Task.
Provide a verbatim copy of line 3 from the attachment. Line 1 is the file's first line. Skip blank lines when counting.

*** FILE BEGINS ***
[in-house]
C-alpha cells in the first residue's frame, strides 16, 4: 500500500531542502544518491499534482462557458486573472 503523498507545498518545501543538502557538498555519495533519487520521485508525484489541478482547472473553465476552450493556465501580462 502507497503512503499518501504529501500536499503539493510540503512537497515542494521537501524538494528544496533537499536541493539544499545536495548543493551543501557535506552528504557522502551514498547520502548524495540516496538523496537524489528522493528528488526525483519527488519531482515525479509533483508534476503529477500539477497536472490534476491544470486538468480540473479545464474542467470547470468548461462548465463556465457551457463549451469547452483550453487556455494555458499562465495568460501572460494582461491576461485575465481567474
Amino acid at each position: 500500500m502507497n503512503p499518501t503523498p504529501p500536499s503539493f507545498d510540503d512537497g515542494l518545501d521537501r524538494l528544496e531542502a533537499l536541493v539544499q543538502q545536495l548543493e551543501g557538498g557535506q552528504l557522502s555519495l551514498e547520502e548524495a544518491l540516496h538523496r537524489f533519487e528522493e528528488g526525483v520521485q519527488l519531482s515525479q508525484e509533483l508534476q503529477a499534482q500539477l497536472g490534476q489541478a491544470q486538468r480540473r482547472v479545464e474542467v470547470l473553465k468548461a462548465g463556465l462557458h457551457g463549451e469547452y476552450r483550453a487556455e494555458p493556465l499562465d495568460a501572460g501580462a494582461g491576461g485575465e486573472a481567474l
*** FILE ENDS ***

Amino acid at each position: 500500500m502507497n503512503p499518501t503523498p504529501p500536499s503539493f507545498d510540503d512537497g515542494l518545501d521537501r524538494l528544496e531542502a533537499l536541493v539544499q543538502q545536495l548543493e551543501g557538498g557535506q552528504l557522502s555519495l551514498e547520502e548524495a544518491l540516496h538523496r537524489f533519487e528522493e528528488g526525483v520521485q519527488l519531482s515525479q508525484e509533483l508534476q503529477a499534482q500539477l497536472g490534476q489541478a491544470q486538468r480540473r482547472v479545464e474542467v470547470l473553465k468548461a462548465g463556465l462557458h457551457g463549451e469547452y476552450r483550453a487556455e494555458p493556465l499562465d495568460a501572460g501580462a494582461g491576461g485575465e486573472a481567474l